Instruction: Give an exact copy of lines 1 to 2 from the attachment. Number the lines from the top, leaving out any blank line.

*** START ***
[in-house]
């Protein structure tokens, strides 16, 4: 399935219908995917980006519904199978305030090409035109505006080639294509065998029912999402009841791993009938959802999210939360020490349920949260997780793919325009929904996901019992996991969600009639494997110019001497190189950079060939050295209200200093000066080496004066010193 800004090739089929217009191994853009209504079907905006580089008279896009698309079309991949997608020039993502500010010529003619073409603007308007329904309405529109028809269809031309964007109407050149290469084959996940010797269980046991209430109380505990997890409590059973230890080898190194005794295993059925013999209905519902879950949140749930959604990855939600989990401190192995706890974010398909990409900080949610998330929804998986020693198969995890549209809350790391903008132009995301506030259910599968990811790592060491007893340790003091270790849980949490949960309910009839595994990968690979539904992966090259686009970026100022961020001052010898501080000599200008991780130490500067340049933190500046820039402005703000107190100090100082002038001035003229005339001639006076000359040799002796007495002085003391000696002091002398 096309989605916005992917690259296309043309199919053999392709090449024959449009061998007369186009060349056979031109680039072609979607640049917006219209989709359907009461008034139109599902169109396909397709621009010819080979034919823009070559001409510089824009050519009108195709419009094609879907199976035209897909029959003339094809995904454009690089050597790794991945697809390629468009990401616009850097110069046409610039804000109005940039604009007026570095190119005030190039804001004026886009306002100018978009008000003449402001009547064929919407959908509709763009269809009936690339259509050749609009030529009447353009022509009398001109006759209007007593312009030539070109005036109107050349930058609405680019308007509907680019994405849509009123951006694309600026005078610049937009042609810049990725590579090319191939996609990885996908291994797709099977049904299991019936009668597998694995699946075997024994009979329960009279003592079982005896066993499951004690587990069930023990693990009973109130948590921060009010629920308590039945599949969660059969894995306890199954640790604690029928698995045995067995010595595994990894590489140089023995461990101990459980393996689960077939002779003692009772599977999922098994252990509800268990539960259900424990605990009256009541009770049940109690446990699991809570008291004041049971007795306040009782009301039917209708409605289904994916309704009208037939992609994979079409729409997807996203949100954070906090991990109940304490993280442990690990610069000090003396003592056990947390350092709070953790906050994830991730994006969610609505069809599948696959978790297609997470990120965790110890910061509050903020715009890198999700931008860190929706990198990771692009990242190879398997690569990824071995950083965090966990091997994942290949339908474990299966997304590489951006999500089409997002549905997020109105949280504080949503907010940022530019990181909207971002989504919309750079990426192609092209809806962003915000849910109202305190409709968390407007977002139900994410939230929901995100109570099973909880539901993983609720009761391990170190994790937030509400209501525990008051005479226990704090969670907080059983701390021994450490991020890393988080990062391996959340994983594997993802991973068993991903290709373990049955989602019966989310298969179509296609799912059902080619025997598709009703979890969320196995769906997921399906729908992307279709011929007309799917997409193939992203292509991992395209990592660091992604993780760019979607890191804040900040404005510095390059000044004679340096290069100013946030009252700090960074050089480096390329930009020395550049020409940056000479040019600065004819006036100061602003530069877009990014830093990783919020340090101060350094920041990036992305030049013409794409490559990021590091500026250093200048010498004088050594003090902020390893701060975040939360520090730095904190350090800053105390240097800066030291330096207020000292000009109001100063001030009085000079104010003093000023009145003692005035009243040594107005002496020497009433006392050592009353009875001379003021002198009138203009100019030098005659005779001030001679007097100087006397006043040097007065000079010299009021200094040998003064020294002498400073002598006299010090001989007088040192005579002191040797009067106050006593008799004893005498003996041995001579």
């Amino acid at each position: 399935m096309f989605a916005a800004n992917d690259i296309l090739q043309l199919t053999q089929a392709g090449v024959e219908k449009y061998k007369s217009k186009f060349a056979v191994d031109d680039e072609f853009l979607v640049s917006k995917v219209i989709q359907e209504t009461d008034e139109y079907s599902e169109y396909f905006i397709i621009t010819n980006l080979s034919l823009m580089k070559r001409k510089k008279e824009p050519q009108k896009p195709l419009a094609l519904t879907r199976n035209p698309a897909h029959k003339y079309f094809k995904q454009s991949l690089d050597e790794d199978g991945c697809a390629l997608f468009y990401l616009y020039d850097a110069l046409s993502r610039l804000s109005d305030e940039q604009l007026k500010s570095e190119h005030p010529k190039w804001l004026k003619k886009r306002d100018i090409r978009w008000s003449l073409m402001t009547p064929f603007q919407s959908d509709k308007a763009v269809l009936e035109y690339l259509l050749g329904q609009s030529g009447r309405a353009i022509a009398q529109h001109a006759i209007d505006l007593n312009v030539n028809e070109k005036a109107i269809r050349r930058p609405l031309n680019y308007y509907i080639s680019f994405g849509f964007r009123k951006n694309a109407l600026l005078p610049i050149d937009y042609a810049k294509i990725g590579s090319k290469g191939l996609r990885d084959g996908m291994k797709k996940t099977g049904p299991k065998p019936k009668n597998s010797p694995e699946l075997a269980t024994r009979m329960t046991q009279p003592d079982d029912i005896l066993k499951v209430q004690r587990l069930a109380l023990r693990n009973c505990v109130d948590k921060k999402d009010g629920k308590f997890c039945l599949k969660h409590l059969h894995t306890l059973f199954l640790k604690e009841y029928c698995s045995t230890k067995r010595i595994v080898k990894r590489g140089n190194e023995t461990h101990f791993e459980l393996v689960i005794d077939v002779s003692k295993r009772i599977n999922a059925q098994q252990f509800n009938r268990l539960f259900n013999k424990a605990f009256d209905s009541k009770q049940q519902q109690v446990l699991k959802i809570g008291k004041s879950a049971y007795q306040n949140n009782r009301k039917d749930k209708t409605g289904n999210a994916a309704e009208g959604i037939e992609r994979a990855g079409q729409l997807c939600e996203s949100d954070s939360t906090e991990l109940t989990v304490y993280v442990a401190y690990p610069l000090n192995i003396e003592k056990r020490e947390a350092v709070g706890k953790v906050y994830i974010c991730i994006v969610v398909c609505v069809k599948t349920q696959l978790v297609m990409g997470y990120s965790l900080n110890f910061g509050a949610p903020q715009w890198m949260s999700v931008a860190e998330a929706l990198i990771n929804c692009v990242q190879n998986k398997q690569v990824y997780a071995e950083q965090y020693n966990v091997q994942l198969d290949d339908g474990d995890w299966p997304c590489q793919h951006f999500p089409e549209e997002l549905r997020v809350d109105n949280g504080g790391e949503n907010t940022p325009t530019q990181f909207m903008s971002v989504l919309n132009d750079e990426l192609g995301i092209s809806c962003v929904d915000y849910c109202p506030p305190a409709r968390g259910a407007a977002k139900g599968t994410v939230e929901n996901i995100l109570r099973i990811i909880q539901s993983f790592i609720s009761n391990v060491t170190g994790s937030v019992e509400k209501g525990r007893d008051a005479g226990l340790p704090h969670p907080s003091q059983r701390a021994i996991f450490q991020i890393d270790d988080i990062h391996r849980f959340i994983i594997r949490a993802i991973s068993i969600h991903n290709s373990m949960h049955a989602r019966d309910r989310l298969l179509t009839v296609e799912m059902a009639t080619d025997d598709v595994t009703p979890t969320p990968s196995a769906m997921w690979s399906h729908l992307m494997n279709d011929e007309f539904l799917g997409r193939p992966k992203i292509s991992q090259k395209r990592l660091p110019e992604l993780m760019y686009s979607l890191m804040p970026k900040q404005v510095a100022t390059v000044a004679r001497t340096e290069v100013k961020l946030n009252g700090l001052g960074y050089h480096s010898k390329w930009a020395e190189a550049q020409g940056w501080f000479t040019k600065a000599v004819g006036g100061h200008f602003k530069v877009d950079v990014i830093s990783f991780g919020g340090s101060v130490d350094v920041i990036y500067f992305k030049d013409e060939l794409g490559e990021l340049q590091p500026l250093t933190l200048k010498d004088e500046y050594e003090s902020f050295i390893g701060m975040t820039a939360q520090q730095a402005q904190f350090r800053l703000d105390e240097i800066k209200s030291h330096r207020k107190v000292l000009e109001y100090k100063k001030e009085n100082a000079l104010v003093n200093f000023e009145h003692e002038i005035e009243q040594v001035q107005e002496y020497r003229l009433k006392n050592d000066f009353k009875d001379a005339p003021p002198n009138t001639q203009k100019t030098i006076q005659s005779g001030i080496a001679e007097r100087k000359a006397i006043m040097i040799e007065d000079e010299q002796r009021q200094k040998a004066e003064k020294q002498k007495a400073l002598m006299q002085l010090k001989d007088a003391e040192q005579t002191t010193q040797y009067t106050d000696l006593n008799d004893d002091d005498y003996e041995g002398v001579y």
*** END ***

[in-house]
């Protein structure tokens, strides 16, 4: 399935219908995917980006519904199978305030090409035109505006080639294509065998029912999402009841791993009938959802999210939360020490349920949260997780793919325009929904996901019992996991969600009639494997110019001497190189950079060939050295209200200093000066080496004066010193 800004090739089929217009191994853009209504079907905006580089008279896009698309079309991949997608020039993502500010010529003619073409603007308007329904309405529109028809269809031309964007109407050149290469084959996940010797269980046991209430109380505990997890409590059973230890080898190194005794295993059925013999209905519902879950949140749930959604990855939600989990401190192995706890974010398909990409900080949610998330929804998986020693198969995890549209809350790391903008132009995301506030259910599968990811790592060491007893340790003091270790849980949490949960309910009839595994990968690979539904992966090259686009970026100022961020001052010898501080000599200008991780130490500067340049933190500046820039402005703000107190100090100082002038001035003229005339001639006076000359040799002796007495002085003391000696002091002398 096309989605916005992917690259296309043309199919053999392709090449024959449009061998007369186009060349056979031109680039072609979607640049917006219209989709359907009461008034139109599902169109396909397709621009010819080979034919823009070559001409510089824009050519009108195709419009094609879907199976035209897909029959003339094809995904454009690089050597790794991945697809390629468009990401616009850097110069046409610039804000109005940039604009007026570095190119005030190039804001004026886009306002100018978009008000003449402001009547064929919407959908509709763009269809009936690339259509050749609009030529009447353009022509009398001109006759209007007593312009030539070109005036109107050349930058609405680019308007509907680019994405849509009123951006694309600026005078610049937009042609810049990725590579090319191939996609990885996908291994797709099977049904299991019936009668597998694995699946075997024994009979329960009279003592079982005896066993499951004690587990069930023990693990009973109130948590921060009010629920308590039945599949969660059969894995306890199954640790604690029928698995045995067995010595595994990894590489140089023995461990101990459980393996689960077939002779003692009772599977999922098994252990509800268990539960259900424990605990009256009541009770049940109690446990699991809570008291004041049971007795306040009782009301039917209708409605289904994916309704009208037939992609994979079409729409997807996203949100954070906090991990109940304490993280442990690990610069000090003396003592056990947390350092709070953790906050994830991730994006969610609505069809599948696959978790297609997470990120965790110890910061509050903020715009890198999700931008860190929706990198990771692009990242190879398997690569990824071995950083965090966990091997994942290949339908474990299966997304590489951006999500089409997002549905997020109105949280504080949503907010940022530019990181909207971002989504919309750079990426192609092209809806962003915000849910109202305190409709968390407007977002139900994410939230929901995100109570099973909880539901993983609720009761391990170190994790937030509400209501525990008051005479226990704090969670907080059983701390021994450490991020890393988080990062391996959340994983594997993802991973068993991903290709373990049955989602019966989310298969179509296609799912059902080619025997598709009703979890969320196995769906997921399906729908992307279709011929007309799917997409193939992203292509991992395209990592660091992604993780760019979607890191804040900040404005510095390059000044004679340096290069100013946030009252700090960074050089480096390329930009020395550049020409940056000479040019600065004819006036100061602003530069877009990014830093990783919020340090101060350094920041990036992305030049013409794409490559990021590091500026250093200048010498004088050594003090902020390893701060975040939360520090730095904190350090800053105390240097800066030291330096207020000292000009109001100063001030009085000079104010003093000023009145003692005035009243040594107005002496020497009433006392050592009353009875001379003021002198009138203009100019030098005659005779001030001679007097100087006397006043040097007065000079010299009021200094040998003064020294002498400073002598006299010090001989007088040192005579002191040797009067106050006593008799004893005498003996041995001579």